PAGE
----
Related: Microsoft search and ad revenues rose an impressive 23 percent to $544 million as search and gaming advertising opportunities with the company increased. 

 A strong performance was seen across Google Search and Google Network, with revenues reaching $39.6 billion and $8.2 billion, respectively. However, YouTube advertising revenue fell short of estimates, coming in at $6.9 billion, over a billion dollars less than expected. Insider Intelligence hypothesized that “slowing YouTube ad growth appears to correlate with increasing TikTok advertising growth.” In contrast, Alphabet executives said the “modest growth” in YouTube advertising was mostly in direct response ads, with the larger deceleration reflecting “tough year-over-year comparisons to a strong first quarter in 2021.”

Interestingly, YouTube’s TikTok competitor Shorts now clocks 30 billion daily views, double the number of views recorded in the previous quarter, and a 4X year-over-year increase. The company confirmed two ad types are being tested on Shorts: app install and video action campaigns, and Alphabet is “encouraged by initial advertiser feedback and results.”

Facebook parent company Meta posted mixed results for the first quarter, as profits reached $7.5 billion (down 21 percent year-over-year) and revenue increased seven percent to $27.9 billion. The totals represented the slowest growth rate for the company in nearly a decade. The hefty long-term investments required for Meta’s pivot from social media to the metaverse are making a dent in the company’s financials as first-quarter spending on Reality Labs, Meta’s AR and VR division, totaled $3.7 billion with only $700 million in revenue. According to Fortune, the resulting operating loss puts Reality Labs on track to lose $12 billion in 2022, up from $10.2 billion in 2021. 

Elsewhere, Facebook's daily active users (DAUs) in Q1 2022 rose four percent year-over-year to an average of 1.96 billion users in March, a slight increase from the prior quarter’s 1.93 billion, which was its first-ever drop in daily users. The DAU increases are a positive signal for Meta; however, analysts note that Facebook isn’t out of the woods yet and is still struggling to bring in new users. According to Insider Intelligence, a significant part of DAU growth last quarter originated from markets outside North America, which bring in less ad revenue per user. Daily users across Instagram, Facebook, and WhatsApp now total 2.87 billion globally, though Meta expects a “sequential decline” in Facebook's monthly average users after the platform was removed from the Russian market last month.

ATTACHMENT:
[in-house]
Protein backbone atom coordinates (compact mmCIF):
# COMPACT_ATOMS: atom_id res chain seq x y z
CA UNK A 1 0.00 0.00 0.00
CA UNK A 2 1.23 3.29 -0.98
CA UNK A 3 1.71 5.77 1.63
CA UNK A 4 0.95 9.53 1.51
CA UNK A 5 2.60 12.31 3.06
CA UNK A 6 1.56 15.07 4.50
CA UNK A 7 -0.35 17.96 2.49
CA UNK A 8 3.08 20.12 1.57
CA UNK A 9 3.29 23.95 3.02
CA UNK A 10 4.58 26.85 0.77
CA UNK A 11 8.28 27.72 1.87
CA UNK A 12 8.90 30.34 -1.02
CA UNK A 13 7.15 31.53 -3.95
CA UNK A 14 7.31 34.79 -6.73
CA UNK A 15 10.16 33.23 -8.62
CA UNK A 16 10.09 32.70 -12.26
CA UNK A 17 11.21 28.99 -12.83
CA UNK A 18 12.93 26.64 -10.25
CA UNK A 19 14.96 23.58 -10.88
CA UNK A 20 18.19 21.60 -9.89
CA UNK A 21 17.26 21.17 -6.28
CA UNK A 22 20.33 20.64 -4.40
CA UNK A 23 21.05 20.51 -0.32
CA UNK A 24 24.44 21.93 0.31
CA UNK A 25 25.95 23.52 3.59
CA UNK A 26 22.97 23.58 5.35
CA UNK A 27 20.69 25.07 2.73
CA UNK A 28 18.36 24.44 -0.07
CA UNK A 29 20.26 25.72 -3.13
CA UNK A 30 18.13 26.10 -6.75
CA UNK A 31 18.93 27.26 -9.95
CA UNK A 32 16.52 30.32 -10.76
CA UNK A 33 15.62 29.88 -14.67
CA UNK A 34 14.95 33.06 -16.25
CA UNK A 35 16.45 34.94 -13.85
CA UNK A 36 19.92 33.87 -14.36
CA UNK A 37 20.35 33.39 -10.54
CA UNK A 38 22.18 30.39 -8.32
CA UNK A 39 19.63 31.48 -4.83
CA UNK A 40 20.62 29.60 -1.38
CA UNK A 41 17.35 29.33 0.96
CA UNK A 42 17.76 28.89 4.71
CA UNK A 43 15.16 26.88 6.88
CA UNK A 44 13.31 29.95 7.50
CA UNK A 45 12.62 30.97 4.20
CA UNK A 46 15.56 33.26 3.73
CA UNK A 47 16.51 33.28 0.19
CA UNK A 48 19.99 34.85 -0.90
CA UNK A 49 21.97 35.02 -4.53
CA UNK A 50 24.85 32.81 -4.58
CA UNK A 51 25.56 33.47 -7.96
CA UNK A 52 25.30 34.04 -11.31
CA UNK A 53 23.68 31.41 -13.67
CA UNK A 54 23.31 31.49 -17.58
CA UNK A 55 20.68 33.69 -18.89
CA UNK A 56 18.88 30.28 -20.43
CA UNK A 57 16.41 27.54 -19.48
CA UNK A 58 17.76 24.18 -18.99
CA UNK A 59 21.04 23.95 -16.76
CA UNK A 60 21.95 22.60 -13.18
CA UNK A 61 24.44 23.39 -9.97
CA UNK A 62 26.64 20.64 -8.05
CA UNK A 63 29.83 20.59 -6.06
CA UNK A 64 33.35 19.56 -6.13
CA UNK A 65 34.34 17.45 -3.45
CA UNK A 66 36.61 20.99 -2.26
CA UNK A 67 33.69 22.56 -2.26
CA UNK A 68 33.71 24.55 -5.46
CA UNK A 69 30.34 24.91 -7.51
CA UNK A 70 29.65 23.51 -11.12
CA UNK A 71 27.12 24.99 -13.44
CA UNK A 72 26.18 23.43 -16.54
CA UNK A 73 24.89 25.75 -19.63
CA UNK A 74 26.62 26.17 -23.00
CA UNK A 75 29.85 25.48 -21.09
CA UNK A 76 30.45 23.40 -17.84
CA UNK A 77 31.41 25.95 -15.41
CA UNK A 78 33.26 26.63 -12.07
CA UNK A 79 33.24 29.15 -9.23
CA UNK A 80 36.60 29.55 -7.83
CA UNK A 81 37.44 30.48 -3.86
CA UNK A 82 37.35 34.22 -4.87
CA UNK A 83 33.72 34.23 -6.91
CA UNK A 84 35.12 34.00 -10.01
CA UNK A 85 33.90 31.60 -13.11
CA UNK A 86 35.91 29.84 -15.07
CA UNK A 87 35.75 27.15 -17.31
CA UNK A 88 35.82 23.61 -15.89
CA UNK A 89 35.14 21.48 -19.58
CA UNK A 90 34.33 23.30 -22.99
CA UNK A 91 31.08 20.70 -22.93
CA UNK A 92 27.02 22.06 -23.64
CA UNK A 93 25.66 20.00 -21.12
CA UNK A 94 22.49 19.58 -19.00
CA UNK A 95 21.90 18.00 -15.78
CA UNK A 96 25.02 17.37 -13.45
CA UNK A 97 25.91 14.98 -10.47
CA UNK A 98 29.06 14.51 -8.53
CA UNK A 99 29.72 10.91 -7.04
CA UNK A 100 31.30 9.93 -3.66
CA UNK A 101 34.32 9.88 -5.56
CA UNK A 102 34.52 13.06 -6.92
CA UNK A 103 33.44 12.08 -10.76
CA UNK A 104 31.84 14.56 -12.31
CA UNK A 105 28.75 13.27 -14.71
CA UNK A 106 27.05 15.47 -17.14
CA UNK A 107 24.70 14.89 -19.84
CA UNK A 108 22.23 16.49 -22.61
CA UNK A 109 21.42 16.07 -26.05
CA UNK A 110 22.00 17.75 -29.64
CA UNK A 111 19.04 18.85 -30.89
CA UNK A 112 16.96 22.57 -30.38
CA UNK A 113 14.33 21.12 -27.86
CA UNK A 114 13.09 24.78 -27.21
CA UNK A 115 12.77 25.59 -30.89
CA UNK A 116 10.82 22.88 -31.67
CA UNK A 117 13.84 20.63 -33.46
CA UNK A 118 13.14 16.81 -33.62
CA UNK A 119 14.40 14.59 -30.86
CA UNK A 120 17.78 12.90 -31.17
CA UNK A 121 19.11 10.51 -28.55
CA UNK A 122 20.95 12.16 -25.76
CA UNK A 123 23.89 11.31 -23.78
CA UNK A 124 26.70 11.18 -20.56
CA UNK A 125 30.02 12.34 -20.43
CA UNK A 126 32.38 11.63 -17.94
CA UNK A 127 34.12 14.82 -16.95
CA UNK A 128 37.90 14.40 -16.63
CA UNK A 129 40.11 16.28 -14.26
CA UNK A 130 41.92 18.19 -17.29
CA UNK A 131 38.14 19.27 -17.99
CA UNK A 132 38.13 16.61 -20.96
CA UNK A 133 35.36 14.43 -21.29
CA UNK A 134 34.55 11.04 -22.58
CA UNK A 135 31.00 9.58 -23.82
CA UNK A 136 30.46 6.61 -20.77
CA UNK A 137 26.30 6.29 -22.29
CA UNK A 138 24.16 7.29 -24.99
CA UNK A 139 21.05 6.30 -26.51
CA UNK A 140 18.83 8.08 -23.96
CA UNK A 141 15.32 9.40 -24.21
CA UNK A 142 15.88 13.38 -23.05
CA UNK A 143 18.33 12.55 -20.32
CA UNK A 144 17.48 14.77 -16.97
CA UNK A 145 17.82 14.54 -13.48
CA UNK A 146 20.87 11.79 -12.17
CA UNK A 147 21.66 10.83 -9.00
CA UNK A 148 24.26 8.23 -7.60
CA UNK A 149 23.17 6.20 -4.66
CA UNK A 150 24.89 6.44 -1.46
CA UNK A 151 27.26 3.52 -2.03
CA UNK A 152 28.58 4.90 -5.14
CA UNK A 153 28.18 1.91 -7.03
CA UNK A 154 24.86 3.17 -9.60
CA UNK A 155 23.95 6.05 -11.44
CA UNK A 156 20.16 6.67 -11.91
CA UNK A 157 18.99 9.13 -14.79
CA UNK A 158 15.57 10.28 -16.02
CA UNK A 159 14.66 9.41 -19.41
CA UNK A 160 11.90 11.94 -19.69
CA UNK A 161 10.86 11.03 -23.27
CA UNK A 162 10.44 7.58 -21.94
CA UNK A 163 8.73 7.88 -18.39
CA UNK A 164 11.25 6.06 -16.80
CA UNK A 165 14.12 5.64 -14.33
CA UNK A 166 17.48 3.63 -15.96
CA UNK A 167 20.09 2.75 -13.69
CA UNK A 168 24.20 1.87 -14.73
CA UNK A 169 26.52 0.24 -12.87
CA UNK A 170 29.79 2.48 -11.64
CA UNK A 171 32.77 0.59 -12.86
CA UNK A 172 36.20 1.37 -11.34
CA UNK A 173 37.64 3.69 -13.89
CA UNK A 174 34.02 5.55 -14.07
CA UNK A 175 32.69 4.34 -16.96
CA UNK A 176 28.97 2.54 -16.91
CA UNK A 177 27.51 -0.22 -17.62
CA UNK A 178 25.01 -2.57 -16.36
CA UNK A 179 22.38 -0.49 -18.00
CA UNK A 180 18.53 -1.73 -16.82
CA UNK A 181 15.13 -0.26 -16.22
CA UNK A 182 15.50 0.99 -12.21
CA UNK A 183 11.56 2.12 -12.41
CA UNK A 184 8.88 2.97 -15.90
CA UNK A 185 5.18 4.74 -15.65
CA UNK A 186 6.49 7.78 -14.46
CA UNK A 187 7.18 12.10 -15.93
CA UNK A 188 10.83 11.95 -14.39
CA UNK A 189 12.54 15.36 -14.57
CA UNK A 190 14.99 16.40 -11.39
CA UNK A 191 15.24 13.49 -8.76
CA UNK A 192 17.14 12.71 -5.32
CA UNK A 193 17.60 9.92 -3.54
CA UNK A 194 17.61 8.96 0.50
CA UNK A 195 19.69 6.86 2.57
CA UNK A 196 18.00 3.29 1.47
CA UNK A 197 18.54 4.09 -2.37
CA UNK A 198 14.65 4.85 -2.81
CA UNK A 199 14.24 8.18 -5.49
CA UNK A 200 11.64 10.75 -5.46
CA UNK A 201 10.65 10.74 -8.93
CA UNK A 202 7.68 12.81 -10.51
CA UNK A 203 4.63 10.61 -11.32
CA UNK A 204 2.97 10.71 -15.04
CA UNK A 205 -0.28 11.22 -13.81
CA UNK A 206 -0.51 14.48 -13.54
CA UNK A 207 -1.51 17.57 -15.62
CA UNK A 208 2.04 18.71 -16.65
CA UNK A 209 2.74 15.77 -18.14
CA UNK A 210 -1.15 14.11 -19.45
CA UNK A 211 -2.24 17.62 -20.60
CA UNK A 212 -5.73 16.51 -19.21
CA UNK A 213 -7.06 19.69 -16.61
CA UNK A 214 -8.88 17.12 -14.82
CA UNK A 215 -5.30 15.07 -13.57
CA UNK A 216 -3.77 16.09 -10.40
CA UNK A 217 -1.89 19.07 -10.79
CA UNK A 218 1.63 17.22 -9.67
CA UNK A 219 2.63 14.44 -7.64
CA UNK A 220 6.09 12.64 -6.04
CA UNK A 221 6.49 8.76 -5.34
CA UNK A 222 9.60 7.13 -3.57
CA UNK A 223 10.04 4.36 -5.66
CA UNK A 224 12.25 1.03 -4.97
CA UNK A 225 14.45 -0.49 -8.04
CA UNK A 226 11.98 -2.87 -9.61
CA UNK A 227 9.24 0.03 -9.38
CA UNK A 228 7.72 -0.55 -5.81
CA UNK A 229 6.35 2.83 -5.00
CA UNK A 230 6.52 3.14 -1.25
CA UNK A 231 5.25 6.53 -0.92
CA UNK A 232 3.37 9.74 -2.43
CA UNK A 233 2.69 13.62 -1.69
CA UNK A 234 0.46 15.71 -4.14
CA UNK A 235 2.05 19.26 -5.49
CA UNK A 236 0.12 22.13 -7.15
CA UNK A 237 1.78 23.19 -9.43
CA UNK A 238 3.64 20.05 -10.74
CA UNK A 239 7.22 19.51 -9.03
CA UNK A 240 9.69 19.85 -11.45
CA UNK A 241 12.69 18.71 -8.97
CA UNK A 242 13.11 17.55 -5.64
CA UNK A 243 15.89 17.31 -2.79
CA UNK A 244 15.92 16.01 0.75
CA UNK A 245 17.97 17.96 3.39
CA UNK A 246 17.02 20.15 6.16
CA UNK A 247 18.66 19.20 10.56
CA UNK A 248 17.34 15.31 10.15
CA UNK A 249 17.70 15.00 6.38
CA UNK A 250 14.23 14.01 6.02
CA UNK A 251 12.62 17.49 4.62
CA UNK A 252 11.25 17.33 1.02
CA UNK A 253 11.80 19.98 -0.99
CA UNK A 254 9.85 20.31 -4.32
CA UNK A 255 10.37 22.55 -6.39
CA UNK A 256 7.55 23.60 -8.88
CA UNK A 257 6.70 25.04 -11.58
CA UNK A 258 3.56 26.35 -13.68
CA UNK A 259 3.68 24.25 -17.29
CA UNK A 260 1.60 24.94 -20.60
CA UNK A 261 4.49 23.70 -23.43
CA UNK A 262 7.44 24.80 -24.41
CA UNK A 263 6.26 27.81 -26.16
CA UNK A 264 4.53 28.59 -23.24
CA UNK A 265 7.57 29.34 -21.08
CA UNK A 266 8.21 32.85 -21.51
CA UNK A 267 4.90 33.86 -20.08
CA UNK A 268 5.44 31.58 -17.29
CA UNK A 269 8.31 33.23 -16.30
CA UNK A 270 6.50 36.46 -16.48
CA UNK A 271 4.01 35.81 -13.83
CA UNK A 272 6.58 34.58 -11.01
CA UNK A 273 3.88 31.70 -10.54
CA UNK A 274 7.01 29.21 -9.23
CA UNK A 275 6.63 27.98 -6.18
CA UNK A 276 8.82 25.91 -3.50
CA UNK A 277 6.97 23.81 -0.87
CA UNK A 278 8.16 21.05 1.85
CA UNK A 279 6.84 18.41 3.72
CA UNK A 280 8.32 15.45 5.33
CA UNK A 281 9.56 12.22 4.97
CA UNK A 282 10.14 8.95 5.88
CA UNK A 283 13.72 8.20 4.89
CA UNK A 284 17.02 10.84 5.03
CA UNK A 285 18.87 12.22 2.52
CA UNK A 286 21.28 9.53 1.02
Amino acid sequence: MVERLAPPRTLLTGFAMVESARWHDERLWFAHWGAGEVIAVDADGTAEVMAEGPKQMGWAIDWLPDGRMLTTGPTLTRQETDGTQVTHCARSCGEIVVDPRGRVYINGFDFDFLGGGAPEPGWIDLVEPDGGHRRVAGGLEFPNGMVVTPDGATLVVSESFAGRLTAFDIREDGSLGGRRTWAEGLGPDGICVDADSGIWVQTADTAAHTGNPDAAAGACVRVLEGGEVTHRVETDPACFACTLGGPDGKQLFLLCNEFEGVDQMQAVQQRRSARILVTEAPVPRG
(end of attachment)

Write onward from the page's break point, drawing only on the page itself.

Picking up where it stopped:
Meta is clearly still growing though the growth rate is a significant change of pace and a shift largely driven by a host of challenges, including the rise of TikTok and proliferation of short-form video, long-term web3 investments, regulatory scrutiny, privacy updates, and user behavior changes. In a bright spot for Meta, time spent on Instagram Reels accounts for 20 percent of all time spent on Instagram, as the popularity of short-form video formats continues to drive advertiser interest and user engagement. In light of these financial trends, Meta Founder and CEO Mark Zuckerberg shared the company will “slow the pace” of some investments in the months to come. 

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“It’s important to note that headlines around earnings reports aren’t able to tell the full story behind many of the trends driving these platforms forward. We continue to see strong performance across Facebook and Instagram as brands navigate privacy changes and shifting consumer trends,” said Carly Carson, head of social at PMG. “Looking ahead, we’re most interested in the continued push toward short-form video and contextually-driven shoppable commerce advertising opportunities across platforms. As TikTok continues to expand its video length beyond 60 seconds in contrast to shorter mediums on rivals Instagram Reels and YouTube Shorts, it will be interesting to see if users gravitate back towards more short-form content or if people remain engaged for longer periods of time.”